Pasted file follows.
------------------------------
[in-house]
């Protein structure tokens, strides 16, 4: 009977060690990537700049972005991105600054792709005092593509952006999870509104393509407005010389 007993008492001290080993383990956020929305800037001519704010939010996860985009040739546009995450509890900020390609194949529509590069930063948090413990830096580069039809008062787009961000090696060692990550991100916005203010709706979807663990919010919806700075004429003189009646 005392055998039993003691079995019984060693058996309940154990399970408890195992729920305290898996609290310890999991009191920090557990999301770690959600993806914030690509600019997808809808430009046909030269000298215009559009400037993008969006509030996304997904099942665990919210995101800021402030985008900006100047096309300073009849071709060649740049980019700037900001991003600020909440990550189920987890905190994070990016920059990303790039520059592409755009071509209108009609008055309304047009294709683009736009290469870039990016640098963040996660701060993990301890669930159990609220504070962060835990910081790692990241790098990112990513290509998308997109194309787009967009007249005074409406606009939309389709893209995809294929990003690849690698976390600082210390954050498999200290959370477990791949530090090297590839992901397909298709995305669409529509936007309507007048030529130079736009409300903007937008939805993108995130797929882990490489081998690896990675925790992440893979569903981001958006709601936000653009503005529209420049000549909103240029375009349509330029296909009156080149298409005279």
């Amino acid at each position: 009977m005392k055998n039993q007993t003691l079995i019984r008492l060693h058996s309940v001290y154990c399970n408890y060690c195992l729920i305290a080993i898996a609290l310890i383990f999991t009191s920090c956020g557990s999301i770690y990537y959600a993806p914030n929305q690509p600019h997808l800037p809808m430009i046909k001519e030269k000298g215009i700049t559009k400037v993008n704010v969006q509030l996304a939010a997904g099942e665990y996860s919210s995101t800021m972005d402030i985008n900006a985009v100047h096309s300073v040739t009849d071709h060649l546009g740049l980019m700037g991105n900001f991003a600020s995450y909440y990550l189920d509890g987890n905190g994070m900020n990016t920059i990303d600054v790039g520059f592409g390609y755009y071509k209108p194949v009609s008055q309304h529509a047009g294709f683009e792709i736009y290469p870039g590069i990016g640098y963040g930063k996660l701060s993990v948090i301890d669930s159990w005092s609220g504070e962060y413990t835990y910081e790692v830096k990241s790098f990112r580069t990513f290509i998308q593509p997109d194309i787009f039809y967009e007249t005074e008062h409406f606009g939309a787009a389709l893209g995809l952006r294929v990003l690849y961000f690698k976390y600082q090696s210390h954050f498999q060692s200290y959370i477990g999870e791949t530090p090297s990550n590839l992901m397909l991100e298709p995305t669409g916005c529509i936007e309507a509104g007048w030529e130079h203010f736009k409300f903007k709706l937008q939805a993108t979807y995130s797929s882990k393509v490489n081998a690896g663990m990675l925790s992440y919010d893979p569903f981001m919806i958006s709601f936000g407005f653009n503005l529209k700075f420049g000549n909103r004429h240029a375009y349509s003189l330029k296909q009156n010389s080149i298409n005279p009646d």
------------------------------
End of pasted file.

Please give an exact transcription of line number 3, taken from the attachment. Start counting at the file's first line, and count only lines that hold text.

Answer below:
């Amino acid at each position: 009977m005392k055998n039993q007993t003691l079995i019984r008492l060693h058996s309940v001290y154990c399970n408890y060690c195992l729920i305290a080993i898996a609290l310890i383990f999991t009191s920090c956020g557990s999301i770690y990537y959600a993806p914030n929305q690509p600019h997808l800037p809808m430009i046909k001519e030269k000298g215009i700049t559009k400037v993008n704010v969006q509030l996304a939010a997904g099942e665990y996860s919210s995101t800021m972005d402030i985008n900006a985009v100047h096309s300073v040739t009849d071709h060649l546009g740049l980019m700037g991105n900001f991003a600020s995450y909440y990550l189920d509890g987890n905190g994070m900020n990016t920059i990303d600054v790039g520059f592409g390609y755009y071509k209108p194949v009609s008055q309304h529509a047009g294709f683009e792709i736009y290469p870039g590069i990016g640098y963040g930063k996660l701060s993990v948090i301890d669930s159990w005092s609220g504070e962060y413990t835990y910081e790692v830096k990241s790098f990112r580069t990513f290509i998308q593509p997109d194309i787009f039809y967009e007249t005074e008062h409406f606009g939309a787009a389709l893209g995809l952006r294929v990003l690849y961000f690698k976390y600082q090696s210390h954050f498999q060692s200290y959370i477990g999870e791949t530090p090297s990550n590839l992901m397909l991100e298709p995305t669409g916005c529509i936007e309507a509104g007048w030529e130079h203010f736009k409300f903007k709706l937008q939805a993108t979807y995130s797929s882990k393509v490489n081998a690896g663990m990675l925790s992440y919010d893979p569903f981001m919806i958006s709601f936000g407005f653009n503005l529209k700075f420049g000549n909103r004429h240029a375009y349509s003189l330029k296909q009156n010389s080149i298409n005279p009646d």